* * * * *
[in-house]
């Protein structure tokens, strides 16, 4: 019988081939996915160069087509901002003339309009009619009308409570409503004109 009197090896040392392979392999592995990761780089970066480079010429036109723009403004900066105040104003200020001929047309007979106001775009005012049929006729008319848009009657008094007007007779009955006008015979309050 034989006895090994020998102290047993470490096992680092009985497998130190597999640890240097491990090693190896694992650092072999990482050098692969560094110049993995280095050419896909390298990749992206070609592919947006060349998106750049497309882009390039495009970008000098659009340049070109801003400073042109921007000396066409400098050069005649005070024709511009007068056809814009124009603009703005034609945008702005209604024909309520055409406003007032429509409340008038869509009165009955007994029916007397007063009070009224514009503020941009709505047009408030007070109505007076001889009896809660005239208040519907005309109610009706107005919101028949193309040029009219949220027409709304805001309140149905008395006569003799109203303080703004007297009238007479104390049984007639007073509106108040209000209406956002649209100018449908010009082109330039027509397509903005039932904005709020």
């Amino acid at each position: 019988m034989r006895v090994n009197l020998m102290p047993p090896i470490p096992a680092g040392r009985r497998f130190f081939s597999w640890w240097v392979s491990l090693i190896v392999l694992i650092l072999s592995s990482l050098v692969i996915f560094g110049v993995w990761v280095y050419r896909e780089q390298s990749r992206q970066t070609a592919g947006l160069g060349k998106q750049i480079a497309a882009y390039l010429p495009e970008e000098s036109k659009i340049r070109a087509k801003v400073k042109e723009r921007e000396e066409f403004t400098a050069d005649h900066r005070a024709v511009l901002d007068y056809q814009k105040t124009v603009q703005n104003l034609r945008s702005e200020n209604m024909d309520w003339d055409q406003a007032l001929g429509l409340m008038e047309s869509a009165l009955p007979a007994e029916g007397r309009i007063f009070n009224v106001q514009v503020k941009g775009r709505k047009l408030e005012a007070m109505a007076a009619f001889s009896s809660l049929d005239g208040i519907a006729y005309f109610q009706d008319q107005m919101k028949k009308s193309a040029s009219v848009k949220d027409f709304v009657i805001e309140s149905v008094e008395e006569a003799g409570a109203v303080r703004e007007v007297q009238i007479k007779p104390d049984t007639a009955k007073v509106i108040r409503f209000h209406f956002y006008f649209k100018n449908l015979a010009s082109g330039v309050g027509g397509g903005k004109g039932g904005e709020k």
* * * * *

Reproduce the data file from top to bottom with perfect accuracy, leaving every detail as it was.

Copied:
[in-house]
């Protein structure tokens, strides 16, 4: 019988081939996915160069087509901002003339309009009619009308409570409503004109 009197090896040392392979392999592995990761780089970066480079010429036109723009403004900066105040104003200020001929047309007979106001775009005012049929006729008319848009009657008094007007007779009955006008015979309050 034989006895090994020998102290047993470490096992680092009985497998130190597999640890240097491990090693190896694992650092072999990482050098692969560094110049993995280095050419896909390298990749992206070609592919947006060349998106750049497309882009390039495009970008000098659009340049070109801003400073042109921007000396066409400098050069005649005070024709511009007068056809814009124009603009703005034609945008702005209604024909309520055409406003007032429509409340008038869509009165009955007994029916007397007063009070009224514009503020941009709505047009408030007070109505007076001889009896809660005239208040519907005309109610009706107005919101028949193309040029009219949220027409709304805001309140149905008395006569003799109203303080703004007297009238007479104390049984007639007073509106108040209000209406956002649209100018449908010009082109330039027509397509903005039932904005709020």
């Amino acid at each position: 019988m034989r006895v090994n009197l020998m102290p047993p090896i470490p096992a680092g040392r009985r497998f130190f081939s597999w640890w240097v392979s491990l090693i190896v392999l694992i650092l072999s592995s990482l050098v692969i996915f560094g110049v993995w990761v280095y050419r896909e780089q390298s990749r992206q970066t070609a592919g947006l160069g060349k998106q750049i480079a497309a882009y390039l010429p495009e970008e000098s036109k659009i340049r070109a087509k801003v400073k042109e723009r921007e000396e066409f403004t400098a050069d005649h900066r005070a024709v511009l901002d007068y056809q814009k105040t124009v603009q703005n104003l034609r945008s702005e200020n209604m024909d309520w003339d055409q406003a007032l001929g429509l409340m008038e047309s869509a009165l009955p007979a007994e029916g007397r309009i007063f009070n009224v106001q514009v503020k941009g775009r709505k047009l408030e005012a007070m109505a007076a009619f001889s009896s809660l049929d005239g208040i519907a006729y005309f109610q009706d008319q107005m919101k028949k009308s193309a040029s009219v848009k949220d027409f709304v009657i805001e309140s149905v008094e008395e006569a003799g409570a109203v303080r703004e007007v007297q009238i007479k007779p104390d049984t007639a009955k007073v509106i108040r409503f209000h209406f956002y006008f649209k100018n449908l015979a010009s082109g330039v309050g027509g397509g903005k004109g039932g904005e709020k």